Testing Abuse

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Sunday, October 07, 2007

Learning From the Past

Education today is certainly not what it was years ago. Although some would argue that it may be worse, there are many elements that, in fact, are much better. The days of the one-room school house are gone and the times of children dropping out in the primary grades to work for their family’s survival are no longer existent. Teachers right now are better prepared than they have ever been. Future teachers must have four year college degree, along with 1-2 extra years in a credential program. They are trained to use high level technology in the classrooms, when school sites have it, and it is allowed. They are required to take the RICA and CSET tests, one which tests knowledge of how to teach reading, while the other demands an overall mastery of all curricular areas for multiple subject instructors. Even then, young teachers must go through two years of BTSA, a beginning support program that guides them under the tutelage of an experienced teacher. How is it, then, that corporate interests continually barrage the education community with statements that teachers are not prepared and are not doing a good job? If anything the bright, new, energetic future of teaching in America has been thrown under a bus called NCLB. This has stymied creativity in lesson planning and has forced children to learn in a box that allows very little original thought and insight.

The No Child Left Behind act, a federal law that is up for reauthorization, has been rife with both tangible and intangible damage to our student population. In a research report done by the University of Chicago, named “Left Behind By Design”, the authors strongly state that the NCLB law has forced schools to focus on the nearly proficient, or “bubble” kids. As a result, the most gifted and most poverty stricken students have shown a significant drop in overall achievement since NCLB’s inception. The law’s original intent was to assure that ALL students receive equal treatment, but with the over-reliance on standardized test scores, high quality, meaningful lessons have been squelched in favor of test prep and drill and kill lessons. Thus, many children have been left in the lurch. The National Research Council, in their report “Lessons Learned About Testing” states that “test scores are not perfect measures: they must be considered with other sources of information when making important decisions about individuals and schools”. Yet, so many administrators, business folk, and politicians have failed to realize this basic flaw.

Many teachers have experienced the negative impacts of NCLB in the classroom. Children being physically sick and depressed because of the stress of continual assessments being used to gauge how they will “perform” on the California STAR, is one of the most common observations. Also, the continual droning focus on math and reading, with little else, has drained the spark of learning from many students. Some schools have either cut back, or completely eliminated recess to increase instructional time. This has resulted in higher levels of student aggression and discipline at even the lowest grade levels. It does not take a brain surgeon to point to the fact that these are children, not robots. Children have physical and emotional needs that must be met through the social processes of play .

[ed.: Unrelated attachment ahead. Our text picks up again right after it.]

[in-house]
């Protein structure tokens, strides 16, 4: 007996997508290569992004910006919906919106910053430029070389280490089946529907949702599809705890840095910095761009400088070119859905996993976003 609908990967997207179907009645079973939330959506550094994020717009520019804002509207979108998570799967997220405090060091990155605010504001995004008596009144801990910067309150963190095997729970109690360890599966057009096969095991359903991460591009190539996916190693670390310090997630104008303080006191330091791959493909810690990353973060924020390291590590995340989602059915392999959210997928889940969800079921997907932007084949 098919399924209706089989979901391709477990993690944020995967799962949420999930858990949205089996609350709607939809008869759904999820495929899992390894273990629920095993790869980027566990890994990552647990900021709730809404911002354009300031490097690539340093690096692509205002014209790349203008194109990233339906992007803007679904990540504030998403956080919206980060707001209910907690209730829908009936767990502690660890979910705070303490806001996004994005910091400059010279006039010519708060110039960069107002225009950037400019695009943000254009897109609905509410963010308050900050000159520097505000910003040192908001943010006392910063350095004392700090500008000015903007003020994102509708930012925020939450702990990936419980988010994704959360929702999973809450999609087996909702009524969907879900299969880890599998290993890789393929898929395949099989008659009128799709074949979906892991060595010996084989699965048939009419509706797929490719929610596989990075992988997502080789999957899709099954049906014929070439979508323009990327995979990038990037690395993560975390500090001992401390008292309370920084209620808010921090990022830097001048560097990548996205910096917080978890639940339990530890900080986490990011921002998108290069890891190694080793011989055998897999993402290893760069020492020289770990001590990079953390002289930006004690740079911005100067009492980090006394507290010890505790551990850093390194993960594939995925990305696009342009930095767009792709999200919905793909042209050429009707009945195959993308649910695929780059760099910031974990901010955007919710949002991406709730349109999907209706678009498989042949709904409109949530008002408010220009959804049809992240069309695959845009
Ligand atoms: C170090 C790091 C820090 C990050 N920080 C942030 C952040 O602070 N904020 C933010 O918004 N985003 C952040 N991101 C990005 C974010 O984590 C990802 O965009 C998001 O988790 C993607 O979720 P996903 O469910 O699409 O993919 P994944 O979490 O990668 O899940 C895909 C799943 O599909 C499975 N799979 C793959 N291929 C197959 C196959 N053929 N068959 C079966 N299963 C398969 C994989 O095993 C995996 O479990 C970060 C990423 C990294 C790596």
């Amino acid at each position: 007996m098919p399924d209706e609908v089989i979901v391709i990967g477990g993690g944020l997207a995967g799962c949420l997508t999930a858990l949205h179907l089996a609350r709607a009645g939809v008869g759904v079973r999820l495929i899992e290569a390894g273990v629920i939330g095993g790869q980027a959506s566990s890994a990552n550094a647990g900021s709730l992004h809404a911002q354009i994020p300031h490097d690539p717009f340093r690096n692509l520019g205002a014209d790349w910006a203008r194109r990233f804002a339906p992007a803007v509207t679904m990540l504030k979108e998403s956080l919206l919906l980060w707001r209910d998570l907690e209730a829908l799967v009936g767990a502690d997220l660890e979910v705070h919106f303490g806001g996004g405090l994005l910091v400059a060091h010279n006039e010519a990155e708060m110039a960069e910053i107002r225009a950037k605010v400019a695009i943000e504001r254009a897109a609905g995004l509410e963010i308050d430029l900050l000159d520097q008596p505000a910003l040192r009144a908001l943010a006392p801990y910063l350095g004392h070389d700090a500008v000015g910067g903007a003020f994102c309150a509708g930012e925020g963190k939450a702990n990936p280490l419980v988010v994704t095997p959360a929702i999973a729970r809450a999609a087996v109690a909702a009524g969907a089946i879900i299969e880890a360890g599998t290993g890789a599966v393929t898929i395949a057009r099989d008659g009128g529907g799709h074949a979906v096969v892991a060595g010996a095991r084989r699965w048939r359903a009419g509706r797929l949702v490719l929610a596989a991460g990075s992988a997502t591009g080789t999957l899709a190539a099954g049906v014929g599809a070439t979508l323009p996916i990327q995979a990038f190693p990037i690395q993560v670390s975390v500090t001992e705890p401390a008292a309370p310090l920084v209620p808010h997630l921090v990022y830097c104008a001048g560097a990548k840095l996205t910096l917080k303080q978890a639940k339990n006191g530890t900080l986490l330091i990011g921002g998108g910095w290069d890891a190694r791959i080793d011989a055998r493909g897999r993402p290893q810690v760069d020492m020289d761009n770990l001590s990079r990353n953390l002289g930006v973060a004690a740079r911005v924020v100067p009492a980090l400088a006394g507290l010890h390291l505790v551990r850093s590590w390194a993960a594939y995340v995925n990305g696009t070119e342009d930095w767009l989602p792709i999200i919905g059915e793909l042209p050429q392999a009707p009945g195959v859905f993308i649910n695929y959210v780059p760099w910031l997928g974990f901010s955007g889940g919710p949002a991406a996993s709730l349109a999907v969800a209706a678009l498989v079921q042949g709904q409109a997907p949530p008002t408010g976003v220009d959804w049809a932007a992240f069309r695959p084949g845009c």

One current draft of the NCLB reauthorization states that teachers will be judged and paid by test score results. If this passes, the afore mentioned unhealthy elements will be significantly increased. With so much evidence showing that test scores prove very little about what students know and are able to do, how can so much weight be put on them? The National Academy of Sciences has warned against using scores as the only measure of achievement. Varying types of assessments, including portfolios and performance tests must be considered. The integrity of the teaching profession will be compromised, and its duty to help all children learn will be cast into continuous speculation over what a teacher’s real motivation is.

The education of the past teaches us that human beings should be recognized as universal learners with a passion for discovery. Contact your local representatives, superintendents, and school boards to demand a change in policy. Multiple sources of evidence must be used to determine student mastery, and the funding for the research and creation of multitiered assessments which demonstrate a student’s complete knowledge must be guaranteed. Sometimes common sense is just what we need.